D. J. Taylor, a brilliant novelist, biographer, journalist, and critic, is one of our best 21st-century writers. His historical novel, Derby Day, was nominated in 2011 for the Man Booker Prize, and his biography of George Orwell won the Whitbread Award in 2003.
Now his elegant novel, The Windsor Faction, has won the Sidewise Award for Best Long-Form Alternate History.
The Sidewise Award, which is given at the World Science Fiction Convention (LonCon this year, because it was in London), is not a prize one associates with Oxford-educated writers. Yet it has gone to literary novels before: in 2007, Michael Chabon won it for The Yiddish Policemen’s Union, in 2004 it went to Philip Roth’s The Plot Against America, and in 1998 to Stephen Fry’s Making History.
And this year, in strange wrinkle in time, or do I mean in alternate histories, there was a tie between Taylor’s The Windsor Faction and Bryce Zabel’s Surrounded by Enemies: What If Kennedy Survived Dallas?, a self-published novel written in the form of a book based on a tabloid magazine. (Fans and detractors of the Kennedys may very well find it interesting: I wrote about it here.) Perhaps it won’t surprise you that Taylor’s style is more to my taste, but I also find it fascinating that SF is open to self-published books.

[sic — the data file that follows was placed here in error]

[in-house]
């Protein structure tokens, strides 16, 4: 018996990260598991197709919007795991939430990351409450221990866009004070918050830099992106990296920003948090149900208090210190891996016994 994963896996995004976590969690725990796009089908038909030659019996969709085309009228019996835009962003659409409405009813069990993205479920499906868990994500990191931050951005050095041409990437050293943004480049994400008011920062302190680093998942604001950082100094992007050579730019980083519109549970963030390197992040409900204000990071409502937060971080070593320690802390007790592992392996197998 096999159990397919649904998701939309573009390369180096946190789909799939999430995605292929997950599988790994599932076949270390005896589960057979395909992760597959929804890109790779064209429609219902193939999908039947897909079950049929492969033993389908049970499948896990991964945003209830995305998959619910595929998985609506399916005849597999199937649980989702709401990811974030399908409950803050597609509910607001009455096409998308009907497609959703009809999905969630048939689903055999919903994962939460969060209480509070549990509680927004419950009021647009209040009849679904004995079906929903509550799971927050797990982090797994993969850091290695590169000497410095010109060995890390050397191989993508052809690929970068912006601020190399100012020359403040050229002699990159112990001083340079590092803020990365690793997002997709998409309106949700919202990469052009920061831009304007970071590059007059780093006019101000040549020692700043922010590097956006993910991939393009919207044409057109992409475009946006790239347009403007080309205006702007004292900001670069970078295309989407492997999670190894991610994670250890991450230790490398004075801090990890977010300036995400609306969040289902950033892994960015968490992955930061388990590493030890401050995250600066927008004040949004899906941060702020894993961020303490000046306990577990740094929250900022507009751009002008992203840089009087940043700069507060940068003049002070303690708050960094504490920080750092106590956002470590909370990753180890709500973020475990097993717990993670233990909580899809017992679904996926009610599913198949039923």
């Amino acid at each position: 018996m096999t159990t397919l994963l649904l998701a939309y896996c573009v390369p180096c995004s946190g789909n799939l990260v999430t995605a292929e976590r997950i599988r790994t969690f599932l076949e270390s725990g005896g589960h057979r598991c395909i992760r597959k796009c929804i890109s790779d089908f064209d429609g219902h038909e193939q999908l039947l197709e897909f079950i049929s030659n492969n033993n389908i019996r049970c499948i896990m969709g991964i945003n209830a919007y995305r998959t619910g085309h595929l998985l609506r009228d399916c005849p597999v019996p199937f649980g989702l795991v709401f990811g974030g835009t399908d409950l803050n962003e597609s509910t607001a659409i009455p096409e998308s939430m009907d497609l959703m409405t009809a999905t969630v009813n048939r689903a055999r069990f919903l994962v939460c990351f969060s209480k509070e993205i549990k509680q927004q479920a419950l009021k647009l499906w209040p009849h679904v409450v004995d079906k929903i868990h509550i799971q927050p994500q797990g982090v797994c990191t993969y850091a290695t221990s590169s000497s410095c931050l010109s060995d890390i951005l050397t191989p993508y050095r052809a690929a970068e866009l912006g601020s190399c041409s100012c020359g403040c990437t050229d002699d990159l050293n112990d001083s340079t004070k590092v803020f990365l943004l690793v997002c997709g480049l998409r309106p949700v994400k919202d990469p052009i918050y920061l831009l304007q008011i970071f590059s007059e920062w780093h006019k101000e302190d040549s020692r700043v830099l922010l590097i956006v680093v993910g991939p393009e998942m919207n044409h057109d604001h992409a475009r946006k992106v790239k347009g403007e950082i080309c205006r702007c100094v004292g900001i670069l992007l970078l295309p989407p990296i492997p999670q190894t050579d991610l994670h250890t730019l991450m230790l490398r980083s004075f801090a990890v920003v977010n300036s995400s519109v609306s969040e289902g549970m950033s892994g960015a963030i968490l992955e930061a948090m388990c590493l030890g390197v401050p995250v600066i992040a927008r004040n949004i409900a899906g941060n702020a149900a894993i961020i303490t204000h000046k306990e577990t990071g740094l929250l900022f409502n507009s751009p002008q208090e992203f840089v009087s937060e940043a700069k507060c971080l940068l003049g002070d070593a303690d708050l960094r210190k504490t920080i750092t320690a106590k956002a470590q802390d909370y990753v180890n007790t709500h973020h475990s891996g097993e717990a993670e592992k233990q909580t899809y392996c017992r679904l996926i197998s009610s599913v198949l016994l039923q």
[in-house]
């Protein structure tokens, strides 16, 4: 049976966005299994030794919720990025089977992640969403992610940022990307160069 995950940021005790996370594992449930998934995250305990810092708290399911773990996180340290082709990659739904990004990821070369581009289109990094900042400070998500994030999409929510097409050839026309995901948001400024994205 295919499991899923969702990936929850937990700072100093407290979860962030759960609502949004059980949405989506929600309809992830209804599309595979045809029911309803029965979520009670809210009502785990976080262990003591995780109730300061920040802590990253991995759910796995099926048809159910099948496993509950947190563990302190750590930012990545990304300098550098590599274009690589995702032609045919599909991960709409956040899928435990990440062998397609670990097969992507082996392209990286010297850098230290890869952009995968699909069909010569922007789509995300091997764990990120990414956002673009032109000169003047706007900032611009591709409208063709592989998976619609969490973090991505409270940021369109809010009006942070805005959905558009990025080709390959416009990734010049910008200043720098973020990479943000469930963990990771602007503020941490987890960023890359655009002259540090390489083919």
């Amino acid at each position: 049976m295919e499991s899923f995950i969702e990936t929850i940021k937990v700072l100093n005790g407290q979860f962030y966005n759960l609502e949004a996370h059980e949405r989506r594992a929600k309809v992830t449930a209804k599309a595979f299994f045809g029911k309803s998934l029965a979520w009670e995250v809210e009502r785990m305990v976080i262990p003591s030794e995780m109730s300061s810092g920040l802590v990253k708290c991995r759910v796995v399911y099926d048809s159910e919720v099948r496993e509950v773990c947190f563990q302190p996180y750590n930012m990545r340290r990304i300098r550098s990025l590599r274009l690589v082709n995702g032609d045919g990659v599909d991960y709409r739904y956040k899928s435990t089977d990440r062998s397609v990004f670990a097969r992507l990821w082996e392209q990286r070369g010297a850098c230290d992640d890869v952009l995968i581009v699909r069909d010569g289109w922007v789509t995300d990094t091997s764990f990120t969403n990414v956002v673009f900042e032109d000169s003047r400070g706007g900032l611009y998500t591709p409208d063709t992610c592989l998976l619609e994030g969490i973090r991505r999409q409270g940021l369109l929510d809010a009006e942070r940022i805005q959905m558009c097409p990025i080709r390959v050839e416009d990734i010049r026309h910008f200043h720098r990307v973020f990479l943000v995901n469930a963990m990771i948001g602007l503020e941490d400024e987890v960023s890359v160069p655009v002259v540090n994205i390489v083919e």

I have written about The Windsor Faction here and here, so I will only talk about it briefly. Taylor’s suspenseful, unputdownable novel explores the question of what might have happened in World War II if King Edward VIII did not abdicate the throne. In Taylor’s novel, the king’s mistress, the divorced Wallis Simpson, whom Edward married in real life, dies in 1936. And because Edward had fascist sympathies, a powerful pro-Hitler group forms what they call “The King’s Party” or “The Windsor Faction.” Taylor creates the details of a vivid 1930s atmosphere, and describes weekend parties, politics, and the workplace. Beverley Nichols, a popular novelist and garden writer (have you read Merry Hall?), is one of the main characters. But by far my favorite character is Cynthia Kirkpatick, a bored young woman living in Colombo with her parents, who, on her return to England, works at a spy-ridden literary magazine.
Since I am known for abandoning contemporary fiction on p. 50 (a practice I encourage), it is quite unusual for me to read a number of books by living writers. This year I have read five of Taylor’s.
What makes me read a living writer? I much prefer to read writers who are more brilliant than myself. To take examples from the dead, I might in a pinch be able to write a low-rent D. E. Stevenson (fans will diasgree!:)), but I could never possibly toss off a Barbara Pym or a Pamela Hansford Johsnon.
I’d much rather read books than write.
By the way, the Sidewise Award for Best Short Form Alternate History went to Vylar Kaftan for “The Weight of the Sunrise.”
You can read more about the Sidewise Awards here.
Fascinating! Taylor’s “Bright Young People” is an excellent non-fiction about the sparkly young things of the 1920s (including Beverley) – highly recommended if you haven’t already read. I don’t read a lot that’s new either, but if you find a modern author you like, stick to them!!
Karen, I loved Bright Young People! It’s another fast-paced, well-written book. I have branched our recently to read Murakami and a few others, so now I’ll have more writers to keep up with…